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Improv Tip Week #6- Targeting Using Pentatonics

Targeting Using Pentatonics

One e-mail I received mentioned that, while they’re enjoying the other tips, they’d like to see a few more from my book, Targeting: Improvisation with Purpose. For those who haven’t had a chance to check out the book yet, it dives into a few different ways we can creatively target a note. One of the chapters discusses the different types of pentatonic scales and how we can use them to target a note. If you listen to some of your favorite improvisers, many of them utilize pentatonics in some form.

The pentatonic scale

It’s an easy scale to learn and can, unfortunately, be over used. However, pentatonics are a great source to create simple melodies and have been used in just about every culture across the globe. Anything we can draw melodic inspiration from can be used in our improvisations. We take that next step by using those melodies to target where we’re going. As you will notice (if you haven’t already), I define targeting as moving to a note with purpose.

First, let’s look at what a basic major pentatonic scale is for those that might not know. A pentatonic scale is a 5-note scale (derived from the root penta which = 5). If you were to construct the scale from the root up it would look like this: Root, 2nd, 3rd, 5th and 6th. A “C-pentatonic” scale is written out below.

Then, if you haven’t already, I would highly suggest learning all 12 of the major pentatonic scales. Get them under your fingers and in your ears. I have a great pentatonic workout in my book, Targeting: Improvisation with Purpose written out in all 12 keys. It’s written out mainly for the younger students, but I strongly suggest you do them without the written exercises.

Let’s talk about how we can use pentatonics to target. We can use any part of the pentatonic scale to get to our targeted note. For this week’s examples, you want to make sure that your targeted note is in the pentatonic scale you’re going to be using. In the ii-V-I example below, I’m going to target the “5th” of the Cmaj7 chord. I’ve determined that I’m going to use a C-major pentatonic scale to get to that target and I’m going to use the C-major pentatonic scale starting on the 2nd scale degree.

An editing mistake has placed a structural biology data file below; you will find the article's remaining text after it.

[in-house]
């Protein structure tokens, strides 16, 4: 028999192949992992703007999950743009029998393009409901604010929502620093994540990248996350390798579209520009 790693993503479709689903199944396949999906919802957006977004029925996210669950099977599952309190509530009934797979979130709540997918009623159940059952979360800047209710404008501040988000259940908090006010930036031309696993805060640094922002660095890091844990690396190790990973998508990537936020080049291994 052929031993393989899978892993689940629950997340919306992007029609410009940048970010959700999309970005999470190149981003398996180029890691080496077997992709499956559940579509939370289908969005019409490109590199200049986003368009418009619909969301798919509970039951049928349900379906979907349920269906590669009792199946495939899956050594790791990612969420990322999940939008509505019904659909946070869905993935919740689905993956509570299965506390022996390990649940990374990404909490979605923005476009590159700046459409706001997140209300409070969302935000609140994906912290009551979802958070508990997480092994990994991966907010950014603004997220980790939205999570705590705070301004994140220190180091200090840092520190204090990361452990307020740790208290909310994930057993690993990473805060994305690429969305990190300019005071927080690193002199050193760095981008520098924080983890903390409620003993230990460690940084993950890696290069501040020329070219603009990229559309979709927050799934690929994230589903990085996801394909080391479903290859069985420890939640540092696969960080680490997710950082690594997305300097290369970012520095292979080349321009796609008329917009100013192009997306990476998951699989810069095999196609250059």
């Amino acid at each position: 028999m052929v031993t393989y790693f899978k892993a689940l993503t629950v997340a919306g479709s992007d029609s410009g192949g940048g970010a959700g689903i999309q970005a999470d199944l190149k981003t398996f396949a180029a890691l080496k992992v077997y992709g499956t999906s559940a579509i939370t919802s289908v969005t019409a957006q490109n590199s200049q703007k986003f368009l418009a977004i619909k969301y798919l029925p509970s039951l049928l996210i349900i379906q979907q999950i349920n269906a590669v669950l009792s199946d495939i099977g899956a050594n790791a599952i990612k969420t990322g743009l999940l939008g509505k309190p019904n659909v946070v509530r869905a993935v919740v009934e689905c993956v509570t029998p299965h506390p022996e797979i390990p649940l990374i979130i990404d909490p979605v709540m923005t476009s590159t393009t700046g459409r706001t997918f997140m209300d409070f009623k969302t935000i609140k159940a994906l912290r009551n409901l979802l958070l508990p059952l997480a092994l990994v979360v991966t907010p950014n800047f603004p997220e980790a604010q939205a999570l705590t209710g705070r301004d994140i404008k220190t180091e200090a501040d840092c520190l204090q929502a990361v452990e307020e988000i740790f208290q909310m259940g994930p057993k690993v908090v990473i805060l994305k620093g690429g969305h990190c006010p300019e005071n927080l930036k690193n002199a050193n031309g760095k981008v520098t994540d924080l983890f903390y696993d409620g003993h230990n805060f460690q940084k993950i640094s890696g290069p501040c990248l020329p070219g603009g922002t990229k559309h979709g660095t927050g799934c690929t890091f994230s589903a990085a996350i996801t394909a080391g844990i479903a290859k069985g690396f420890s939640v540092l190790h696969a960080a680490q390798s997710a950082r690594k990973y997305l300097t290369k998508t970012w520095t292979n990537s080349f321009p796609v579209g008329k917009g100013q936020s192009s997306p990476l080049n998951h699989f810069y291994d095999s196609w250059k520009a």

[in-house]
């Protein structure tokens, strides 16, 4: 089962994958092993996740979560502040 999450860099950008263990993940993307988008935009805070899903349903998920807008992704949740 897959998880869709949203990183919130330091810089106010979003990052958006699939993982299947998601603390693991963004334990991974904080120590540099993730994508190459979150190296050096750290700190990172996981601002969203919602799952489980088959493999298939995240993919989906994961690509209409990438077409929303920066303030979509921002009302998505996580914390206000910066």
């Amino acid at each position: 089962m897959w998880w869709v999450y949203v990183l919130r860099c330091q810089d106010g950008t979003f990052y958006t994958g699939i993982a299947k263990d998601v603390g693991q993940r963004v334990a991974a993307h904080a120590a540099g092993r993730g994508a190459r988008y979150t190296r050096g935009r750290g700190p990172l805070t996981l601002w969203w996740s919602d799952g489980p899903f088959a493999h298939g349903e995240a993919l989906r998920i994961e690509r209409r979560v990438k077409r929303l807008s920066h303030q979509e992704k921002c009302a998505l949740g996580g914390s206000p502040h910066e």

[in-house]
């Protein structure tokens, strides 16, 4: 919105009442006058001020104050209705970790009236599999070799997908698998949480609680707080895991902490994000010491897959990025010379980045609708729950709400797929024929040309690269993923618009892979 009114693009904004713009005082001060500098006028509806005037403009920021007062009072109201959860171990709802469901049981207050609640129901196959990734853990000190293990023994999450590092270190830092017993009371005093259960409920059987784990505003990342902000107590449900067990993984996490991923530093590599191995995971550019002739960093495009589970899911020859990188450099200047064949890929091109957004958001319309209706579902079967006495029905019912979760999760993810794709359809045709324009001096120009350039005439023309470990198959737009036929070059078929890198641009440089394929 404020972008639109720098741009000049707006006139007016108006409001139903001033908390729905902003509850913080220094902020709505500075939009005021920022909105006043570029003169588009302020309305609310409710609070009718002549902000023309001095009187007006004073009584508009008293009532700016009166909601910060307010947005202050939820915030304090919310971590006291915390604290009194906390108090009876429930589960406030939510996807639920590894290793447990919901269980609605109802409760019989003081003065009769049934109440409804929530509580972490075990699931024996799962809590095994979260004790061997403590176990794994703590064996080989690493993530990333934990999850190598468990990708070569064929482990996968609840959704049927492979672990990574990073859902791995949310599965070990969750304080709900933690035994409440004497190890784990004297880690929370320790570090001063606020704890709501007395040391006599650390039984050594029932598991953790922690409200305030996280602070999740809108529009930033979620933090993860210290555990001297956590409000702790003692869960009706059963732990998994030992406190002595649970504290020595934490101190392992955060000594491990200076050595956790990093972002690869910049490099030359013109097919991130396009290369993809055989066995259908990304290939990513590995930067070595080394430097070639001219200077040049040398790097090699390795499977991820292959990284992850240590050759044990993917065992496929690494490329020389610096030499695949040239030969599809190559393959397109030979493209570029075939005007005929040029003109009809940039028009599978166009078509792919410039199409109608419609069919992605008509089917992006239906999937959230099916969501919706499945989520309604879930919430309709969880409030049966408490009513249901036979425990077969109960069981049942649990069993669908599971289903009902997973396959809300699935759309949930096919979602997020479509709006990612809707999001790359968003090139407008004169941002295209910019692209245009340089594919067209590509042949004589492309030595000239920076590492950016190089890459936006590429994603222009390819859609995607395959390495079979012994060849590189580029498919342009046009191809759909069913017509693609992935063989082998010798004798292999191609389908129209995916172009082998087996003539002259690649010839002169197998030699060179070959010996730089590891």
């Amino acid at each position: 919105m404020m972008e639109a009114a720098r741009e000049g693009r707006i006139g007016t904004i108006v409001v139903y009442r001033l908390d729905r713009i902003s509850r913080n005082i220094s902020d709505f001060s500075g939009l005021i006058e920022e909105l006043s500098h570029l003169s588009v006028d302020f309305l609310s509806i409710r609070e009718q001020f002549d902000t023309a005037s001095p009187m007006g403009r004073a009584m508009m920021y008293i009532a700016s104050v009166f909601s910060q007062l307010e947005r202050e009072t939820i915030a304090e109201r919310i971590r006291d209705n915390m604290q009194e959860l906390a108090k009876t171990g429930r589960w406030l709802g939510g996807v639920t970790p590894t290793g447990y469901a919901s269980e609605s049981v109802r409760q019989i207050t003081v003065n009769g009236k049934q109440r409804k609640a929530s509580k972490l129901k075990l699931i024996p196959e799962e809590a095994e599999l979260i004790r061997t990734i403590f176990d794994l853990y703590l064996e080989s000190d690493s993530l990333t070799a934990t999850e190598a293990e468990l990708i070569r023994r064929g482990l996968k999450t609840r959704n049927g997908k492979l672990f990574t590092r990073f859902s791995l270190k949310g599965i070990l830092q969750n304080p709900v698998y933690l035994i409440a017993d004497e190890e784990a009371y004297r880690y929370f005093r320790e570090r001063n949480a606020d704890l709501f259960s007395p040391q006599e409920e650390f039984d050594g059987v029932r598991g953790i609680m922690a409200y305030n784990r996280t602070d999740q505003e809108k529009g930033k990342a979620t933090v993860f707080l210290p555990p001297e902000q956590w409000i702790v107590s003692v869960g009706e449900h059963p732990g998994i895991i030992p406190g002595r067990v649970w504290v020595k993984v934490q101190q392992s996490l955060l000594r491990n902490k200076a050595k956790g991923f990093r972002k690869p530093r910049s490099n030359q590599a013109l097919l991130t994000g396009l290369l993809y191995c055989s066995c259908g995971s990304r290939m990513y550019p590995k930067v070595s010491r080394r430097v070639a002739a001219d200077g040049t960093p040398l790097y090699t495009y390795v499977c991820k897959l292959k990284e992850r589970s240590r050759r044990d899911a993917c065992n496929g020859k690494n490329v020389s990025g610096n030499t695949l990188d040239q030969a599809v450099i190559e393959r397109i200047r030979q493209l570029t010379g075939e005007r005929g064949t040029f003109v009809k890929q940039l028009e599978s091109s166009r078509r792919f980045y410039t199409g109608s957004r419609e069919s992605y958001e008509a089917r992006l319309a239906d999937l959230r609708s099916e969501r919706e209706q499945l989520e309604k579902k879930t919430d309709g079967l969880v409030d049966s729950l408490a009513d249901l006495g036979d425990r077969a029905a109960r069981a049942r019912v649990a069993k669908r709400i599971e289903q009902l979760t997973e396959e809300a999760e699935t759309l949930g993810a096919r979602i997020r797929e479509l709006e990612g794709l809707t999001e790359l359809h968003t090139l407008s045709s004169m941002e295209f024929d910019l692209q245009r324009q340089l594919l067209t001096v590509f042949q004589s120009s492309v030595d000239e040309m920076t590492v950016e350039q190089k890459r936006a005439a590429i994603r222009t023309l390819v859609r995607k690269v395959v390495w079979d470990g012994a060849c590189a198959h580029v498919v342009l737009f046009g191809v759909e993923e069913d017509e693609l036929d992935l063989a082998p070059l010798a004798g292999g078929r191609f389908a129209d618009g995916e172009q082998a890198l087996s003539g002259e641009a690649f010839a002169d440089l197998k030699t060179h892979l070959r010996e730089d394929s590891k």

The above example is a basic way we can use the pentatonic to target. But, notice how I said that you want to make sure that your targeted note is IN the pentatonics scale you’re going to be using? This implies that we can use pentatonic scales outside of the “key area.” Our next example below is the same line, but using part of the Bb pentatonic scale. Notice how the line still works, but gives it a different color? We’re still targeting the same note, but we’re changing how we get there.

I hope the above tip helps and I’ll talk more about how we can use pentatonics to target notes in the next coming weeks. But if you’d like to learn more, you can check out my book by clicking on Jason Klobnak Music. As always, I truly hope these tips (and the book) are helping! If you have feedback, reviews or comments…please feel free to let me know!